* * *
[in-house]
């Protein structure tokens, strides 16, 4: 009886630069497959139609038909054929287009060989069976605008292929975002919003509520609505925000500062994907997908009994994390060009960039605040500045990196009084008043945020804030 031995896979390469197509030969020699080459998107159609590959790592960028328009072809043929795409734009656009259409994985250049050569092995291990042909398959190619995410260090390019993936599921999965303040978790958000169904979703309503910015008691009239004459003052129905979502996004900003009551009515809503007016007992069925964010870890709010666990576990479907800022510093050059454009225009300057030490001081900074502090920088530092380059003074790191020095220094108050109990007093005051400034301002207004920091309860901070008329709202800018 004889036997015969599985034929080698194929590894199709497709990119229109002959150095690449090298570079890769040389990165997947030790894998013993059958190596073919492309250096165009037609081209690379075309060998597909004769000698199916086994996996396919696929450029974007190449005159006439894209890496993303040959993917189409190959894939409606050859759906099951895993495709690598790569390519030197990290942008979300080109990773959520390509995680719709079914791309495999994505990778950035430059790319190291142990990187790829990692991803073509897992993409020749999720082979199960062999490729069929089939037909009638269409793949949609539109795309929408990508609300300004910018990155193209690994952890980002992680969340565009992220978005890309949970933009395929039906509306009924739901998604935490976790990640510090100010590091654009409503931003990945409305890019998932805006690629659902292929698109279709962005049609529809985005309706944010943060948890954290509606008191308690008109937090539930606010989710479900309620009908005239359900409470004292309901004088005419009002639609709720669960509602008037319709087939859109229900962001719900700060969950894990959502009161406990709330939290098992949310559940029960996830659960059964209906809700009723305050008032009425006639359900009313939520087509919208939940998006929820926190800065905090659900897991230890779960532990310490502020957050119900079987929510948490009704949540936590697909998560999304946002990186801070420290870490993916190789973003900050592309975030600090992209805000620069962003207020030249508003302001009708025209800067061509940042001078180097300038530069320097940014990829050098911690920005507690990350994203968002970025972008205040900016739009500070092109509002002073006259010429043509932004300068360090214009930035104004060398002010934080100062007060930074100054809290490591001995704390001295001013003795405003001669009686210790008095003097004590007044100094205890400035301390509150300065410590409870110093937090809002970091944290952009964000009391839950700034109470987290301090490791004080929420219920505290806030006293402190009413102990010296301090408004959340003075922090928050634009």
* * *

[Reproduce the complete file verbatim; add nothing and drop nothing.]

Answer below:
[in-house]
């Protein structure tokens, strides 16, 4: 009886630069497959139609038909054929287009060989069976605008292929975002919003509520609505925000500062994907997908009994994390060009960039605040500045990196009084008043945020804030 031995896979390469197509030969020699080459998107159609590959790592960028328009072809043929795409734009656009259409994985250049050569092995291990042909398959190619995410260090390019993936599921999965303040978790958000169904979703309503910015008691009239004459003052129905979502996004900003009551009515809503007016007992069925964010870890709010666990576990479907800022510093050059454009225009300057030490001081900074502090920088530092380059003074790191020095220094108050109990007093005051400034301002207004920091309860901070008329709202800018 004889036997015969599985034929080698194929590894199709497709990119229109002959150095690449090298570079890769040389990165997947030790894998013993059958190596073919492309250096165009037609081209690379075309060998597909004769000698199916086994996996396919696929450029974007190449005159006439894209890496993303040959993917189409190959894939409606050859759906099951895993495709690598790569390519030197990290942008979300080109990773959520390509995680719709079914791309495999994505990778950035430059790319190291142990990187790829990692991803073509897992993409020749999720082979199960062999490729069929089939037909009638269409793949949609539109795309929408990508609300300004910018990155193209690994952890980002992680969340565009992220978005890309949970933009395929039906509306009924739901998604935490976790990640510090100010590091654009409503931003990945409305890019998932805006690629659902292929698109279709962005049609529809985005309706944010943060948890954290509606008191308690008109937090539930606010989710479900309620009908005239359900409470004292309901004088005419009002639609709720669960509602008037319709087939859109229900962001719900700060969950894990959502009161406990709330939290098992949310559940029960996830659960059964209906809700009723305050008032009425006639359900009313939520087509919208939940998006929820926190800065905090659900897991230890779960532990310490502020957050119900079987929510948490009704949540936590697909998560999304946002990186801070420290870490993916190789973003900050592309975030600090992209805000620069962003207020030249508003302001009708025209800067061509940042001078180097300038530069320097940014990829050098911690920005507690990350994203968002970025972008205040900016739009500070092109509002002073006259010429043509932004300068360090214009930035104004060398002010934080100062007060930074100054809290490591001995704390001295001013003795405003001669009686210790008095003097004590007044100094205890400035301390509150300065410590409870110093937090809002970091944290952009964000009391839950700034109470987290301090490791004080929420219920505290806030006293402190009413102990010296301090408004959340003075922090928050634009």